As I finish up some high priority tasks I think about the old oscilloscope I am fixing. I hope to spend some time working on it today. It is one of many interesting and fun jobs I get to do at the museum.
Since the beginning of the year I have been quite involved with old oscilloscopes at the museum and I confess it has been a guilty pleasure of mine. A guilty pleasure because I have wanted to restore an old oscilloscope for a very long time. Far longer than I have been working at the museum and this old desire makes me forget I have legitimate reasons for restoring old scopes here and so brief twinges of guilt come to me and I have to remind myself that what I am doing is OK.
The oscilloscope tube has been removed so I can get access to parts inside the scope I need to change out.
Old scopes don’t seem to have much to do with vintage computers at first but if you think about them a bit you see that spending time on old oscilloscopes in a computer museum is appropriate. Oscilloscopes are the original visual output device for electronic computers and computers as we know them could never have been built without oscilloscopes. Oscilloscopes have been an essential tool for seeing what happens inside electronic circuits since the electronic age began. Without being able to see inside of and understand how electronic circuits work, computers as we know them would never have been built and compared to where we are now the highly technically advanced world we live in would resemble a stone age had they never been invented at all.
The cathode ray tube used in oscilloscopes was invented in 1897 by Karl Ferdinand Braun. The A. C. Cosser company first started selling oscilloscopes in 1932. The scope I am working on now and which I show was made in the 1950’s.
Not everyone is interested in old oscilloscopes and I have never seen an ‘I Love My Old Scope‘ bumper sticker on a car anywhere but I am not alone in my passion. Several videos have been posted on You Tube showing people repairing old oscilloscopes. Some of us apparently like old oscilloscopes the way most dogs like a thrown ball and I suspect seeing a few working oscilloscopes can make a visit to our museum more memorable. My guilt is shared by the old scope video makers. Their guilt usually makes them come up with a plausible explanation of why they are doing what they are doing. Just doing it does not seem to be OK but it should.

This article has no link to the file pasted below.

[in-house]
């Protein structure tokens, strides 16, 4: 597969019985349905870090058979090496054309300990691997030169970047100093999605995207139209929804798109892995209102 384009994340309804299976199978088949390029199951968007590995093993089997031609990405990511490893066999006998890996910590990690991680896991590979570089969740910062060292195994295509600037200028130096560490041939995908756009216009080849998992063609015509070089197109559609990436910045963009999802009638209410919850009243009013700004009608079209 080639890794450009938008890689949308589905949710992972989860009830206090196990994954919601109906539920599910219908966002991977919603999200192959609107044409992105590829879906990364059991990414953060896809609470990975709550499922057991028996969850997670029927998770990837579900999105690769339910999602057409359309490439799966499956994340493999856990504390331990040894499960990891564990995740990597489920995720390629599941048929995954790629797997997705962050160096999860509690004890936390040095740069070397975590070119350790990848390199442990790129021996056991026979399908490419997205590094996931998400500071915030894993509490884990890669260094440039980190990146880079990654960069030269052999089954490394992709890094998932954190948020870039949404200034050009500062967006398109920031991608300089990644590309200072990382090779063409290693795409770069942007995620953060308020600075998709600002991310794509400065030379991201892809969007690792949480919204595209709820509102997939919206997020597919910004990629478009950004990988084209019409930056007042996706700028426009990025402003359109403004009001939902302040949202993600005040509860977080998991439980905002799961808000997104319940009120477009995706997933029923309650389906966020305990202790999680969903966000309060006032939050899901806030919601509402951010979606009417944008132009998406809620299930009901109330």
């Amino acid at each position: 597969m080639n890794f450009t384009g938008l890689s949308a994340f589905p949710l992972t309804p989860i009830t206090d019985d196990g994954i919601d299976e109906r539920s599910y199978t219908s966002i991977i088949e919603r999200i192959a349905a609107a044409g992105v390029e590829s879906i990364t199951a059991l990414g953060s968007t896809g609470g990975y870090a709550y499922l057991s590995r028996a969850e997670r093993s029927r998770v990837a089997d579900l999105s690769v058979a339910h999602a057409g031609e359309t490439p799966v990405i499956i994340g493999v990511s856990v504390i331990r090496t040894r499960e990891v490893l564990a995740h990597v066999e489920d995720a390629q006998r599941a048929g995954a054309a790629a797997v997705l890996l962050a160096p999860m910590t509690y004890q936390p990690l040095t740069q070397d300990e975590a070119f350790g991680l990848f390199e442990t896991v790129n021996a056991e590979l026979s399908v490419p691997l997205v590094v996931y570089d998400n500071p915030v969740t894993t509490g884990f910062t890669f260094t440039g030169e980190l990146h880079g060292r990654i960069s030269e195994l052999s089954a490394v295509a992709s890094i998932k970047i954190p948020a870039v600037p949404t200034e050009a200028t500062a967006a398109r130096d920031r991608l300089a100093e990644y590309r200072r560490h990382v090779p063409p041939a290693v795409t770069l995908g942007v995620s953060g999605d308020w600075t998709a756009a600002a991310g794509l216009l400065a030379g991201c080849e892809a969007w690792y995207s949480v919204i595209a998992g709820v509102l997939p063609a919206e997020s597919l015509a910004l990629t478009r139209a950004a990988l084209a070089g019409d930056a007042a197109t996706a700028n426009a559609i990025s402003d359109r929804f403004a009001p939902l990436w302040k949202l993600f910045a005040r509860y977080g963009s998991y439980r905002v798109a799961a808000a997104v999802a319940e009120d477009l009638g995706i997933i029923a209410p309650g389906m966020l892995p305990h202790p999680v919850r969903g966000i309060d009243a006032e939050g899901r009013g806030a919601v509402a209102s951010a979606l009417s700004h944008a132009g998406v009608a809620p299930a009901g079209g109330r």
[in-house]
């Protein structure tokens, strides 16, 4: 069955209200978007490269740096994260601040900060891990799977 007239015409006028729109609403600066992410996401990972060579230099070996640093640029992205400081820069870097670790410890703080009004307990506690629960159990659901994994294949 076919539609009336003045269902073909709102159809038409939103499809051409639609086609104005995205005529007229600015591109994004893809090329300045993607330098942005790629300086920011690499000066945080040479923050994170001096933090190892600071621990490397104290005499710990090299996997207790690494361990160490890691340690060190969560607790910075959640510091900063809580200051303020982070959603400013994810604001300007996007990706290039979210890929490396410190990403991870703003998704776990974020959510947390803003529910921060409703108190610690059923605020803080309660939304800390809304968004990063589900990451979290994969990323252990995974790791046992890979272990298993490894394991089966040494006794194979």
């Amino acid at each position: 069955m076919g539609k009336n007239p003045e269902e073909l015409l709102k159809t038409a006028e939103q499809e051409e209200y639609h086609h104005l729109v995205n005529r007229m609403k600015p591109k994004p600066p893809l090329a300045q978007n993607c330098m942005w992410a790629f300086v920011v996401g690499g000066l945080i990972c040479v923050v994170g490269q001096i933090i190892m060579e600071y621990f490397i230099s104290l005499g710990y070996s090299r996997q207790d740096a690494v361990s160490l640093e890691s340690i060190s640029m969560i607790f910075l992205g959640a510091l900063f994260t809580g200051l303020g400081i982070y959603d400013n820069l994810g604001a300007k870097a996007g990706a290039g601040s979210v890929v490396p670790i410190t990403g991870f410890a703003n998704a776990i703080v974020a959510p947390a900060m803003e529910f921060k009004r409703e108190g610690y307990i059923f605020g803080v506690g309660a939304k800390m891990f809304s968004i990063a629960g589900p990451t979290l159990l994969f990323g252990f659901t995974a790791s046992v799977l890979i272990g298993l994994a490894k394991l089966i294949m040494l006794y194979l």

I have watched a couple of the You Tube videos recently which confirmed some facts I also discovered in my own journey into the world of oscilloscope repair. I would have benefited by watching some of these videos in the beginning of my journey and will relate what I have learned from them and in my own activity in the future.
One video in particular had a rather humorous moment. When any piece of electronic equipment is first powered up and nothing bad happens the equipment is said to have passed the ‘smoke test’ because nothing burned up and none of the vital smoke inside of the electronic parts so necessary for correct equipment operation is let out. The narrator of the video had a thick east coast accent further colored by the crackling voice acquired from years of cigarette smoking. The narrator powered up his oscilloscope and announced his scope ‘has passed the smoke test‘. As soon as the narrator said this he then had an intense coughing fit too authentic to possibly have been staged. When he was done coughing the narrator then said ‘which is more than you can say about me‘.
The smoke test is performed after certain parts inside the oscilloscope have been changed out and replaced with new parts. I have discovered the condition of a scope restoration candidate varies depending on how the oscilloscope has been stored (temperature and humidity) and on the quality of components used. Scopes varied in quality and capability and this also affects how well they survive the years.
The external appearance of an old scope my be very good but if the scope has aged in an unfriendly environment many components inside will have to be replaced before a smoke test should be done. An un-restored scope may power up and appear to work fine but I have learned such scopes will fail components very quickly and then stop working. I have learned that the statement ‘scope powers up’ in eBay ads does not tell the whole story because even if the scope works some components are old and ready to fail making the scope unreliable.
The particular scope I show in this post will be used to display a reproduction of what is considered to be the first video game ever, ‘Tennis for Two’ and has been selected because I believe this is the same model of oscilloscope used to display the original ‘Tennis for Two’ game way back in 1958 or a model very close to it. I will be describing what I have been doing to restore this scope and the general steps of what needs to be done to restore old oscilloscopes to working condition in a future post.